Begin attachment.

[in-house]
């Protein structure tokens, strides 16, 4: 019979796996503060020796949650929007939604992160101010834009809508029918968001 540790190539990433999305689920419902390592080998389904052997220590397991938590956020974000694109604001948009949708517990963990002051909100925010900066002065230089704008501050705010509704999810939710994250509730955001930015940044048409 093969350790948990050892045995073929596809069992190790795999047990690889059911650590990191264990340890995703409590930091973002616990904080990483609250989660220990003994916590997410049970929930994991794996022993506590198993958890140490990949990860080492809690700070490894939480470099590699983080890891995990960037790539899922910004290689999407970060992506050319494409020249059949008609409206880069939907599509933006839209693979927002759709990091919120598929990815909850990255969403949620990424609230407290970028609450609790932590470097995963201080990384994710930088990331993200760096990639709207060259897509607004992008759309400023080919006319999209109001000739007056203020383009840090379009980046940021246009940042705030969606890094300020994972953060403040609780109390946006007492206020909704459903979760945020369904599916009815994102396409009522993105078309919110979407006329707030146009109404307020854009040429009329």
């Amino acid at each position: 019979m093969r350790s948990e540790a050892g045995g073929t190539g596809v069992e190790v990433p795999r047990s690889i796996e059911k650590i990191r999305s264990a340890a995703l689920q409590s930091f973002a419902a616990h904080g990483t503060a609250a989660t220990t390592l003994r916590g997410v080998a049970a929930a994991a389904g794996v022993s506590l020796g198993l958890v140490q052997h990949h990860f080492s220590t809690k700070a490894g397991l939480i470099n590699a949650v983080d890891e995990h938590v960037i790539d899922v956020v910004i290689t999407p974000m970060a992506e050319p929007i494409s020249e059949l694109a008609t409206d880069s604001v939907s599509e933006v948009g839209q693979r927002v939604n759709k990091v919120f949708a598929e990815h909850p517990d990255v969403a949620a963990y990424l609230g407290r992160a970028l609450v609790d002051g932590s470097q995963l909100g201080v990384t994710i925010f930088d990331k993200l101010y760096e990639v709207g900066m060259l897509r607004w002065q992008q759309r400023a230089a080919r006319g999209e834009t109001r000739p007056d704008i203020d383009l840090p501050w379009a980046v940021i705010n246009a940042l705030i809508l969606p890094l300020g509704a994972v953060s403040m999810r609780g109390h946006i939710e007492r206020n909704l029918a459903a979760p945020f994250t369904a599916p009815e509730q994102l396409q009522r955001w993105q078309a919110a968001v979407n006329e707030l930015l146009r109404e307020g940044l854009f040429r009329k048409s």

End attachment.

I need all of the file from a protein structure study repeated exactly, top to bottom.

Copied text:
[in-house]
């Protein structure tokens, strides 16, 4: 019979796996503060020796949650929007939604992160101010834009809508029918968001 540790190539990433999305689920419902390592080998389904052997220590397991938590956020974000694109604001948009949708517990963990002051909100925010900066002065230089704008501050705010509704999810939710994250509730955001930015940044048409 093969350790948990050892045995073929596809069992190790795999047990690889059911650590990191264990340890995703409590930091973002616990904080990483609250989660220990003994916590997410049970929930994991794996022993506590198993958890140490990949990860080492809690700070490894939480470099590699983080890891995990960037790539899922910004290689999407970060992506050319494409020249059949008609409206880069939907599509933006839209693979927002759709990091919120598929990815909850990255969403949620990424609230407290970028609450609790932590470097995963201080990384994710930088990331993200760096990639709207060259897509607004992008759309400023080919006319999209109001000739007056203020383009840090379009980046940021246009940042705030969606890094300020994972953060403040609780109390946006007492206020909704459903979760945020369904599916009815994102396409009522993105078309919110979407006329707030146009109404307020854009040429009329």
């Amino acid at each position: 019979m093969r350790s948990e540790a050892g045995g073929t190539g596809v069992e190790v990433p795999r047990s690889i796996e059911k650590i990191r999305s264990a340890a995703l689920q409590s930091f973002a419902a616990h904080g990483t503060a609250a989660t220990t390592l003994r916590g997410v080998a049970a929930a994991a389904g794996v022993s506590l020796g198993l958890v140490q052997h990949h990860f080492s220590t809690k700070a490894g397991l939480i470099n590699a949650v983080d890891e995990h938590v960037i790539d899922v956020v910004i290689t999407p974000m970060a992506e050319p929007i494409s020249e059949l694109a008609t409206d880069s604001v939907s599509e933006v948009g839209q693979r927002v939604n759709k990091v919120f949708a598929e990815h909850p517990d990255v969403a949620a963990y990424l609230g407290r992160a970028l609450v609790d002051g932590s470097q995963l909100g201080v990384t994710i925010f930088d990331k993200l101010y760096e990639v709207g900066m060259l897509r607004w002065q992008q759309r400023a230089a080919r006319g999209e834009t109001r000739p007056d704008i203020d383009l840090p501050w379009a980046v940021i705010n246009a940042l705030i809508l969606p890094l300020g509704a994972v953060s403040m999810r609780g109390h946006i939710e007492r206020n909704l029918a459903a979760p945020f994250t369904a599916p009815e509730q994102l396409q009522r955001w993105q078309a919110a968001v979407n006329e707030l930015l146009r109404e307020g940044l854009f040429r009329k048409s």